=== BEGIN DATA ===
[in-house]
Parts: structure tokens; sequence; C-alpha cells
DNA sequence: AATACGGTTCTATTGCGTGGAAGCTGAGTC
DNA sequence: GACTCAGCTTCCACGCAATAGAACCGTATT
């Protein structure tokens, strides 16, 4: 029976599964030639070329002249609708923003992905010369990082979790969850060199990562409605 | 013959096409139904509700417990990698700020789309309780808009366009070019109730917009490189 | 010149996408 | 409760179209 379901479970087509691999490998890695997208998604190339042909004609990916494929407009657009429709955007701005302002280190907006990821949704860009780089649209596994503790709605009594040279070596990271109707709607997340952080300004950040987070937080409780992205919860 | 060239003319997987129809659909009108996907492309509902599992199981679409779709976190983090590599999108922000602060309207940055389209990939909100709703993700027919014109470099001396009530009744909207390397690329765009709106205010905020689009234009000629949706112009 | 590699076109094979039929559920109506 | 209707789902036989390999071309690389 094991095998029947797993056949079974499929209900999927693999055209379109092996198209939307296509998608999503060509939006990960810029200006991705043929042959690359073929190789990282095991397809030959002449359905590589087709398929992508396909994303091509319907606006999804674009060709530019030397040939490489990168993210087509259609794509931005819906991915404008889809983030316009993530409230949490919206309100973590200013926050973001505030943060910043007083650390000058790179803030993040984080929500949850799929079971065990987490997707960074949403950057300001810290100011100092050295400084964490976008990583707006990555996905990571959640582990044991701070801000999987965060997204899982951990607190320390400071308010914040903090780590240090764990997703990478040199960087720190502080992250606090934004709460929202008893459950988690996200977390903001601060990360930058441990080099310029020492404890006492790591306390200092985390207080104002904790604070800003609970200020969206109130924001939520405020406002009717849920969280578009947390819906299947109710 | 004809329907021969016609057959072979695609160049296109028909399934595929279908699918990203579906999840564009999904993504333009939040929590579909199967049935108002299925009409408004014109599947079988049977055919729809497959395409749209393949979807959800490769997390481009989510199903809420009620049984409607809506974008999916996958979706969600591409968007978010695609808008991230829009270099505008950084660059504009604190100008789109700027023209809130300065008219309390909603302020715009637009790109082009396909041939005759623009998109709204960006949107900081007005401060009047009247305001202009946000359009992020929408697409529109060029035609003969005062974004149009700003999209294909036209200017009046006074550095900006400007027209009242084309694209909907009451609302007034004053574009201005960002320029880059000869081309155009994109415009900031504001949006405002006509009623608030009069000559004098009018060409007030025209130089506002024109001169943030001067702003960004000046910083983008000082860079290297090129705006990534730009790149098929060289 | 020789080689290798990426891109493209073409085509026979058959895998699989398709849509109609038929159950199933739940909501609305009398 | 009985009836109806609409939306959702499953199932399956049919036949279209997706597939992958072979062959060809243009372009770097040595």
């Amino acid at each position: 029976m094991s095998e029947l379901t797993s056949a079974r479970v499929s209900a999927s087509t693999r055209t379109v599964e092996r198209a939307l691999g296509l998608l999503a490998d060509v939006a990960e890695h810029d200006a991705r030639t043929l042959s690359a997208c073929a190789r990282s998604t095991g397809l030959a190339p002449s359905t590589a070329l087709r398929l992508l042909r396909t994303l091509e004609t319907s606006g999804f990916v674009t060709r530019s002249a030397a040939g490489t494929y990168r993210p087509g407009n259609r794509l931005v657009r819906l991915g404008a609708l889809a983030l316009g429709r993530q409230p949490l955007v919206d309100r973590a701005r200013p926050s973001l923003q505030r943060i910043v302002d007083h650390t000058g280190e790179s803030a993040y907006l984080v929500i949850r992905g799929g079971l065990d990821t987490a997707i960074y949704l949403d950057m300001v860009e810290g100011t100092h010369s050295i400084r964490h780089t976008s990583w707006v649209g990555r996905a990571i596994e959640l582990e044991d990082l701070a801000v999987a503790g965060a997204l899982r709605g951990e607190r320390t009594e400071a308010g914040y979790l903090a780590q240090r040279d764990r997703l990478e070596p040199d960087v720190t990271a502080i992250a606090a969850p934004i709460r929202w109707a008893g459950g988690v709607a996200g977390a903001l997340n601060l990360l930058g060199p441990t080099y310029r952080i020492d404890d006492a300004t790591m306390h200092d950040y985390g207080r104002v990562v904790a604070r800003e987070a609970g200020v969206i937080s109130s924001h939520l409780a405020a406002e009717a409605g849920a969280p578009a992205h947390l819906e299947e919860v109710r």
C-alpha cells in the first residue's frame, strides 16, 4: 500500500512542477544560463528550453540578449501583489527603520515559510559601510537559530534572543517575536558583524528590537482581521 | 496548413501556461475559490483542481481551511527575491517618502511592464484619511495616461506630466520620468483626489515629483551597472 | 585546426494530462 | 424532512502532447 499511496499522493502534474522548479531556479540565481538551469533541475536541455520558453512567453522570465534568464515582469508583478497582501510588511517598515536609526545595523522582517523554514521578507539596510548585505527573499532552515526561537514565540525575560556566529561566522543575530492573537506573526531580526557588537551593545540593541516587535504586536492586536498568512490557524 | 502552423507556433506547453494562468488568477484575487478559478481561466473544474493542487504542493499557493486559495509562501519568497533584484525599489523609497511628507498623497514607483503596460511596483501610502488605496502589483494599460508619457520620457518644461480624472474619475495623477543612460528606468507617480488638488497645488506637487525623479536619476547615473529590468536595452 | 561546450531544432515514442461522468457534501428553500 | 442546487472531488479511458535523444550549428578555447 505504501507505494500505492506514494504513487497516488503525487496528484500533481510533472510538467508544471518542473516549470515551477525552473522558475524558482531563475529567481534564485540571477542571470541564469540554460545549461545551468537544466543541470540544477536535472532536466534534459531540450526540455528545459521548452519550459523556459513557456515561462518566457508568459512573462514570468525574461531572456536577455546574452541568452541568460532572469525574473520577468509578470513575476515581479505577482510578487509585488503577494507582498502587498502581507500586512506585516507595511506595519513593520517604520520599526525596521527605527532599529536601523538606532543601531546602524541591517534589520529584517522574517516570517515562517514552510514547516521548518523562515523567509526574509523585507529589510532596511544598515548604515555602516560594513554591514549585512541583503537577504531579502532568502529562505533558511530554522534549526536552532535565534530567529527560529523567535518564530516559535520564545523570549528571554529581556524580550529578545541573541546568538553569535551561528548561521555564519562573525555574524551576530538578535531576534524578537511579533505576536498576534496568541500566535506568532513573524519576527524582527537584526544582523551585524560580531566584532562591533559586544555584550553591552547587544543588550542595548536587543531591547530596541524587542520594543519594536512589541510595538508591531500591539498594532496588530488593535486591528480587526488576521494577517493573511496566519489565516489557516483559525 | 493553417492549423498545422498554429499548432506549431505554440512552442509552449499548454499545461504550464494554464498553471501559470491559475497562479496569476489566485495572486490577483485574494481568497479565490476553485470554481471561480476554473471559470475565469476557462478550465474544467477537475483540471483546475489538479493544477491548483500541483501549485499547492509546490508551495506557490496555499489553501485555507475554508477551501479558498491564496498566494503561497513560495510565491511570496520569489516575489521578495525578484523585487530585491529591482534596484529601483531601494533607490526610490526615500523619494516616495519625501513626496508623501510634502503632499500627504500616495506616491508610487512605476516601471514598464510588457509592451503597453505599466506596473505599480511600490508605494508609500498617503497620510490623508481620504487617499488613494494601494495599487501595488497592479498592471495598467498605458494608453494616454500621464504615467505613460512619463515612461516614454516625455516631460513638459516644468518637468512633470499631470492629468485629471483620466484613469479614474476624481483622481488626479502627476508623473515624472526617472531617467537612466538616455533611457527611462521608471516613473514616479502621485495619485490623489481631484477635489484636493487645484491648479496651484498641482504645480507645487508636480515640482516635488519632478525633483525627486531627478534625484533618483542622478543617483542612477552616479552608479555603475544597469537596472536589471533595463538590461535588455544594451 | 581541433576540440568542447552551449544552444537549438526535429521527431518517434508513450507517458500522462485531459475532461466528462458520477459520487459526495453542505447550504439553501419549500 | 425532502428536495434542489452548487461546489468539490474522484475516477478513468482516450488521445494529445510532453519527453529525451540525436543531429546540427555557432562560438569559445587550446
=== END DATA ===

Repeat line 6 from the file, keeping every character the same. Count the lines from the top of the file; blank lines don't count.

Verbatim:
């Amino acid at each position: 029976m094991s095998e029947l379901t797993s056949a079974r479970v499929s209900a999927s087509t693999r055209t379109v599964e092996r198209a939307l691999g296509l998608l999503a490998d060509v939006a990960e890695h810029d200006a991705r030639t043929l042959s690359a997208c073929a190789r990282s998604t095991g397809l030959a190339p002449s359905t590589a070329l087709r398929l992508l042909r396909t994303l091509e004609t319907s606006g999804f990916v674009t060709r530019s002249a030397a040939g490489t494929y990168r993210p087509g407009n259609r794509l931005v657009r819906l991915g404008a609708l889809a983030l316009g429709r993530q409230p949490l955007v919206d309100r973590a701005r200013p926050s973001l923003q505030r943060i910043v302002d007083h650390t000058g280190e790179s803030a993040y907006l984080v929500i949850r992905g799929g079971l065990d990821t987490a997707i960074y949704l949403d950057m300001v860009e810290g100011t100092h010369s050295i400084r964490h780089t976008s990583w707006v649209g990555r996905a990571i596994e959640l582990e044991d990082l701070a801000v999987a503790g965060a997204l899982r709605g951990e607190r320390t009594e400071a308010g914040y979790l903090a780590q240090r040279d764990r997703l990478e070596p040199d960087v720190t990271a502080i992250a606090a969850p934004i709460r929202w109707a008893g459950g988690v709607a996200g977390a903001l997340n601060l990360l930058g060199p441990t080099y310029r952080i020492d404890d006492a300004t790591m306390h200092d950040y985390g207080r104002v990562v904790a604070r800003e987070a609970g200020v969206i937080s109130s924001h939520l409780a405020a406002e009717a409605g849920a969280p578009a992205h947390l819906e299947e919860v109710r």